It was decorated with a beautiful Virgin of Guadeloupe as well as twisted tin foil in an arch and plastic flowers. A rather large Jesus hung (literally) across from a sweet window adorned with painted flowers.
Here it is from the beach:
I'll leave you with a few sweet photos and the intention to regale you with the story of our "whaling" expedition in another post.
Posted by Elizabeth at 8:45 PM 9 comments:
Saturday, March 16, 2019
Two mornings now the cactus wren has woken me, but I'm not complaining because it's Mexican. I'm in Mexico. It's hard to believe that the creature making such a ruckus is a bird, and I haven't actually seen it but imagine it to be chunky and grossly sociable. There's a hardscrabble beauty to everything around here in Baja. Yesterday, I took a walk alone toward the ocean, my footsteps the only sound on the sandy path, and the crash of surf only anticipated. An enormous ridge of sand rises at the end of the path, and you have to wind around a long narrow tide pool, edged with grasses and cacti before you climb up and over the ridge to the deserted beach below, the roar (waves crashing) meeting you. I hadn't yet gotten there, gotten to the point where the sound meets you, when I saw in the distance a pack of dogs, maybe five, come up over the far ridge on the other side of the pool. At first I fancied coyotes, then contemplated wolves and settled on dogs, their ears dark v's, spaces between them and wondered where they were going and whether they were wild and what would I do (dumb, non-dog loving American) if attacked and would anyone hear me if the roar of the Pacific was not yet discernible from bird calls much less screams. The dogs were so in the distance, but I could have sworn that they saw me, that they scattered over the dune, scattered toward me, so I stopped and turned around and walked back, quickly, trying not to look back over my shoulder. Over my head, high up in the sky and then past my line of vision flew a long streak of a bird, black-edged and elegant and alone.
A great frigate, the Bird Photographer told me later.
Frigatebirds can stay up in the air for two months without ever touching the ground.
I'm not sure what I want to say about this, how my mind conjures both threat and wonder but it does and it does again no matter the place.
RIP W.S. Merwin
They say the sun will come back
my one love
but we know how the minutes
fly out into
the dark trees
like the great 'ohias and the honey creepers
and we know how the weeks
walk into the
shadows at midday
at the thought of the months I reach for your
it is not something
one is supposed
we watch the red birds in the morning
we hope for the quiet
the year turns into air
but we are together in the whole night
with the sun still going away
and the year
photo by Carl Jackson@cbjfoto
Tuesday, March 12, 2019
All My Chicks Are Home
Friday, March 8, 2019
24 Years Around the Sun
Happy 24th Birthday, Sophie! Happy International Women's Day!
How do I write about this day? Fifteen years of staring into the dark pools of her eyes, wondering what she is thinking or what she sees or whether she knows anything or everything. Tracing the thin scar that lies one inch above her right eyebrow, the mark of a fall, long ago when the pool of blood under her head made me draw in my breath and out to her. Tracing the thin ridge of her nose, the faint freckles, the delicate flutter of her breath. The full beautiful lips that form no words but curve, gently, rarely, in a smile. The soft, curly hair and tiny rounded shoulders, the downy hair on the nape of her neck, the straight back and gentle, graceful body. Her hands are like birds, long slender fingers untouched by labor or use, tapered, they make notes in the air, an ethereal musician. How do I write about this day when she is fifteen years old? I love birthdays, my own included, but especially those of my sweet children. For Sophie, the birthday is something different, something more ephemeral, something to be seized, to mark, to feel sorrow and gratitude.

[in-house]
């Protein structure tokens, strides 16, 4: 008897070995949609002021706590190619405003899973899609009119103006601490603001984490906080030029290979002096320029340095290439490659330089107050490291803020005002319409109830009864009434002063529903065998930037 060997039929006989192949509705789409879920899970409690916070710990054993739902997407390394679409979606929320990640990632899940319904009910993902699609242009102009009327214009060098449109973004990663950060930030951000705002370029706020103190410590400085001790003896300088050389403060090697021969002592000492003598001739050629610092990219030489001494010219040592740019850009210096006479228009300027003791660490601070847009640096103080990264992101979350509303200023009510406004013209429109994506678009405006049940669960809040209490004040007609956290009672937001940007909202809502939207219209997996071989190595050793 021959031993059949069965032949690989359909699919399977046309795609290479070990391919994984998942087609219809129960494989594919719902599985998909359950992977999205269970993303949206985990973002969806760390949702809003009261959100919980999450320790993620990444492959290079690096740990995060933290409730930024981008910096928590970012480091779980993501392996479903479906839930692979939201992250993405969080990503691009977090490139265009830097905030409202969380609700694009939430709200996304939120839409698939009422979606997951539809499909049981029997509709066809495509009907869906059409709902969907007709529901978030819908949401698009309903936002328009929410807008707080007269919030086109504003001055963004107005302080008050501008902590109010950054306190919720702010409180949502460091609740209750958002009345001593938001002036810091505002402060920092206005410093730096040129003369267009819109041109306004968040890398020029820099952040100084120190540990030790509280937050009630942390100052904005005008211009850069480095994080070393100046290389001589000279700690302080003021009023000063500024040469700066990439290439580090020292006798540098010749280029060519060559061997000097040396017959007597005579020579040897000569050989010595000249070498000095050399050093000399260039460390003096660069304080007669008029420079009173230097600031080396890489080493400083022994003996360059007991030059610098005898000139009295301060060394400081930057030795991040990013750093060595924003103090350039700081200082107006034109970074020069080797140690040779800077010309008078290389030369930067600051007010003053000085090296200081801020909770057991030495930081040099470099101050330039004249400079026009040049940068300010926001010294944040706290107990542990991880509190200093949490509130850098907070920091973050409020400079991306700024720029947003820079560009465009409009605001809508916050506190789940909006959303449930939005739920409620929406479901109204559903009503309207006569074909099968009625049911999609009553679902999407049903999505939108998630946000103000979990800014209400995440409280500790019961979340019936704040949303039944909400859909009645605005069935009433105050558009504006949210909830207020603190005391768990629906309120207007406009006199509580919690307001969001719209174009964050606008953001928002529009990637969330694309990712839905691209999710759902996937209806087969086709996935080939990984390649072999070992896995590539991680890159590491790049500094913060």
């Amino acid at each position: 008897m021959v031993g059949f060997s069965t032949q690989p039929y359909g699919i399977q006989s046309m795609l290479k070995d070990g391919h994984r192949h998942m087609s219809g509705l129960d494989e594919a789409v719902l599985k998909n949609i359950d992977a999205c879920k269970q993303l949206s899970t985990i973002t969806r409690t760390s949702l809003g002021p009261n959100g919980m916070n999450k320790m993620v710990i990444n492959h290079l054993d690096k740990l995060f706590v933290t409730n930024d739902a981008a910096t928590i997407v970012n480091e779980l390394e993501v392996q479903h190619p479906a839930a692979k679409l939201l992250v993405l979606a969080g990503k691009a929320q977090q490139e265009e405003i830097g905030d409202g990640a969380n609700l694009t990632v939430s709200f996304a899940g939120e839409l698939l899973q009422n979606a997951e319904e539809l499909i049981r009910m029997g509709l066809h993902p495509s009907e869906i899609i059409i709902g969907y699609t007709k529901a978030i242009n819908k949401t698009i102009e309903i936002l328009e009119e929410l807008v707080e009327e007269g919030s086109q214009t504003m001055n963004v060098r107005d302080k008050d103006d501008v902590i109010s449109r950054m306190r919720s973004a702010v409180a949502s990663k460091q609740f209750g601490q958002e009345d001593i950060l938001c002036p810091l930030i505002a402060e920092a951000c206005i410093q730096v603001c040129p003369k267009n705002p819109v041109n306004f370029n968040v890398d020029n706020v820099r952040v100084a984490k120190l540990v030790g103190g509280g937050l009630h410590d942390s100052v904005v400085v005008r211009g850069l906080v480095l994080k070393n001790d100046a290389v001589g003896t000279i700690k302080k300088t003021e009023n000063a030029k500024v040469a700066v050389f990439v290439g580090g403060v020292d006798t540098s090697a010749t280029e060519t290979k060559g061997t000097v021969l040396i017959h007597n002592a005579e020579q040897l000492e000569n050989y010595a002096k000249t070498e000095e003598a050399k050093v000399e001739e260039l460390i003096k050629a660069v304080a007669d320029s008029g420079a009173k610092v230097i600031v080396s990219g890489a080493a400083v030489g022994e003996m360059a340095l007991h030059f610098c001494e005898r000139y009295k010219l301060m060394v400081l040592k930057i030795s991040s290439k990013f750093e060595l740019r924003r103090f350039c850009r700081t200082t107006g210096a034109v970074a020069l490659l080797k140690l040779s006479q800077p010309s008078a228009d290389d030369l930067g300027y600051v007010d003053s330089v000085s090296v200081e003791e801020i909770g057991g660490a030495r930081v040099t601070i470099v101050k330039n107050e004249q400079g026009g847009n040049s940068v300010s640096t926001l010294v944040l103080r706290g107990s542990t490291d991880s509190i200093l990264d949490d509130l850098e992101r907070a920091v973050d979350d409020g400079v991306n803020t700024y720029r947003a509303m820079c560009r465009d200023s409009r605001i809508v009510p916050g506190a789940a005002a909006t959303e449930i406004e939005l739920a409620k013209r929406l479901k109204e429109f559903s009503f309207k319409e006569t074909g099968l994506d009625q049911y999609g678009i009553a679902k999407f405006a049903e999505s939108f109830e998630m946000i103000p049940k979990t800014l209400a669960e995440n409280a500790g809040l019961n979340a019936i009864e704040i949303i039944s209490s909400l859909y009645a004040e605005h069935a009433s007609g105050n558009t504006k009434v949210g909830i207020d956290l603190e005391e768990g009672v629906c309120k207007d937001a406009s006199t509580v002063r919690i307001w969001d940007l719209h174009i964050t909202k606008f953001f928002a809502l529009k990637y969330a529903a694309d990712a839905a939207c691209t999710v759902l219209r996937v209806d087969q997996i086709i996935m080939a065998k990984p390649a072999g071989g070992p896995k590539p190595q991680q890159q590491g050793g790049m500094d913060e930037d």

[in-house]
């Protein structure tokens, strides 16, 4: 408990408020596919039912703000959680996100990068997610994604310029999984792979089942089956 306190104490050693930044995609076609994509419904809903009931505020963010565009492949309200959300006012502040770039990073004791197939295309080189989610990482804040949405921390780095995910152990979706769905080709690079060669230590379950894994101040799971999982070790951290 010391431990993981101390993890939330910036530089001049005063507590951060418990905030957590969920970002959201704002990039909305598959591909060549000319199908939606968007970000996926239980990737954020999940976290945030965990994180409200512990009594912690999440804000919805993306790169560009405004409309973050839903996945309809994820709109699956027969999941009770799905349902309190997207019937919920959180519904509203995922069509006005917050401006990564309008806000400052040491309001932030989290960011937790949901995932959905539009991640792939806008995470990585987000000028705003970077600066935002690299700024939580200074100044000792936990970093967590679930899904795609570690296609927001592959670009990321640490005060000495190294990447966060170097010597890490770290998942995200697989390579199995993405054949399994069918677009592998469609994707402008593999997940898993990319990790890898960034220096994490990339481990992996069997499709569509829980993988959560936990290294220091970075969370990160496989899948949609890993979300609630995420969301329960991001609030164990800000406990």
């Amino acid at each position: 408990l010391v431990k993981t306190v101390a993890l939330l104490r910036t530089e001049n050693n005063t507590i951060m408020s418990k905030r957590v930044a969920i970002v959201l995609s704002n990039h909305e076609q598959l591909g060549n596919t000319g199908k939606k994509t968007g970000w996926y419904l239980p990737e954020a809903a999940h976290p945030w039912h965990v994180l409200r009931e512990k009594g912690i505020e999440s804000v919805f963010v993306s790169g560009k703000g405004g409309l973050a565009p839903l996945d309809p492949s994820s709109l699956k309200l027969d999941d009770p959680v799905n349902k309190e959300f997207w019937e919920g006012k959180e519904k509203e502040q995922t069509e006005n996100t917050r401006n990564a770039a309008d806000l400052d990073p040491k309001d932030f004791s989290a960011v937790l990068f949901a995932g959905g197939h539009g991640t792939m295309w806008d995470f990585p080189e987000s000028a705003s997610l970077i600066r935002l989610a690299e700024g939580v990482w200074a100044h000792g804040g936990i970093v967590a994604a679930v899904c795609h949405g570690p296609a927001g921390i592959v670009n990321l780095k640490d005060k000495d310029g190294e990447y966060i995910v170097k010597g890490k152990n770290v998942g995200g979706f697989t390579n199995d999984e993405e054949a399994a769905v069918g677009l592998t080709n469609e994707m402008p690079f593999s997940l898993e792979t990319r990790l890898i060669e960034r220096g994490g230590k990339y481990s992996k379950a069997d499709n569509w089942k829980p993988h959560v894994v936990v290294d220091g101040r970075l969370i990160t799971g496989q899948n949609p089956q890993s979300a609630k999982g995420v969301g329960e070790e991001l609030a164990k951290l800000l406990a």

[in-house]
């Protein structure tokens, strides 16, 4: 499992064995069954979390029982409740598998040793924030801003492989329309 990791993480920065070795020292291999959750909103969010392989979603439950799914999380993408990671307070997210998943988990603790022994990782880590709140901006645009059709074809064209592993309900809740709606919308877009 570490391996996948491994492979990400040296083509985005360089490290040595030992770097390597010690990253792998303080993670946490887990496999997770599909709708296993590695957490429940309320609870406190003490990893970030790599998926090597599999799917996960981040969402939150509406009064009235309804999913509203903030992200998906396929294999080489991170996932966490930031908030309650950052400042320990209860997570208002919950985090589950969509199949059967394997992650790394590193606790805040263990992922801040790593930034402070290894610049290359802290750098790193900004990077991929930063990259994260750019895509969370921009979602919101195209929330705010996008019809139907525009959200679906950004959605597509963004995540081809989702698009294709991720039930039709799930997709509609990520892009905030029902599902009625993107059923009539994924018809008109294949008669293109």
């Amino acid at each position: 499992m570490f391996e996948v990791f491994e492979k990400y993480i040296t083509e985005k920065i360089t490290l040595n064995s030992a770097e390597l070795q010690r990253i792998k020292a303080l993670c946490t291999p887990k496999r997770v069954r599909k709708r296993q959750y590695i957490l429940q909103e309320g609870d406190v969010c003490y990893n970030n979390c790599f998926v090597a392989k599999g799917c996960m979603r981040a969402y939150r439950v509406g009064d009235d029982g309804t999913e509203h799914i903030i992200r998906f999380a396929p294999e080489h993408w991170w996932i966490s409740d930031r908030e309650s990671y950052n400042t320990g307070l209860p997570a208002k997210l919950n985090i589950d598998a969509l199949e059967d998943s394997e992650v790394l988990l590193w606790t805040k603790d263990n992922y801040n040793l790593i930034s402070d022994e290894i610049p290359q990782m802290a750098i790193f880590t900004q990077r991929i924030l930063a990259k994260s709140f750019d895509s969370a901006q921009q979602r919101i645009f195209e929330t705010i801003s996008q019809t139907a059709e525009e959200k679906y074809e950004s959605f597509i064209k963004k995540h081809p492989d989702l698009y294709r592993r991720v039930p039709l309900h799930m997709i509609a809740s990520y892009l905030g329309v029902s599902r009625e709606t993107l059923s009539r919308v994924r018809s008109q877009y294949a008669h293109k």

Another year, another year, another year.
Tuesday, March 5, 2019
The Small of the Back
The folds of this ancient goddess' stomach. Her foot's low arch.
When I hear the crunch of steps on gravel, outside the apartment, I know it's not him because he is so quiet. I lie there on the bed, wrapped in sheets, waiting. It is warm. The plastic blinds click together as the breeze runs through them. The word rustle. Later, his hand on the small of my back. A hand on the small of the back is a beautiful gesture. Resting there. On the small of the back.
I wrote this down in my small blue leather notebook:
The new way to live: reading and reading and coming up to take a look around
I don't know if I heard that or thought it myself, but it's a good one.
I'm dipping into Toni Morrison's new book The Source of Self-Regard, and I've just begun Say Nothing by Patrick Radden Keefe. I'm finishing Sigrid Nunez' novel The Friend, and I've loved it. Sigrid was at Hedgebrook with me, finishing that book. She is a lovely person, someone I wish I knew better, especially after reading her book. It's curious and funny and sharp and original. I wish I could finish my book. Maybe I will later this month when I retreat to Mexico with the Bird Photographer. Immediately after I type that, I feel I need to explain. Explain how I can go to Mexico, explain how I can get away. Do I need to explain? I have a free place to stay, a generous gift from a dear friend. Sophie's father and Saint Mirtha will take care of her while I'm gone. I am determined to get away, to take respite when it is offered, by whatever means I can. Yet, I explain. We define ourselves by how much we can suffer, and who am I otherwise?
In other words, I'm reading and reading and coming up to take a look around.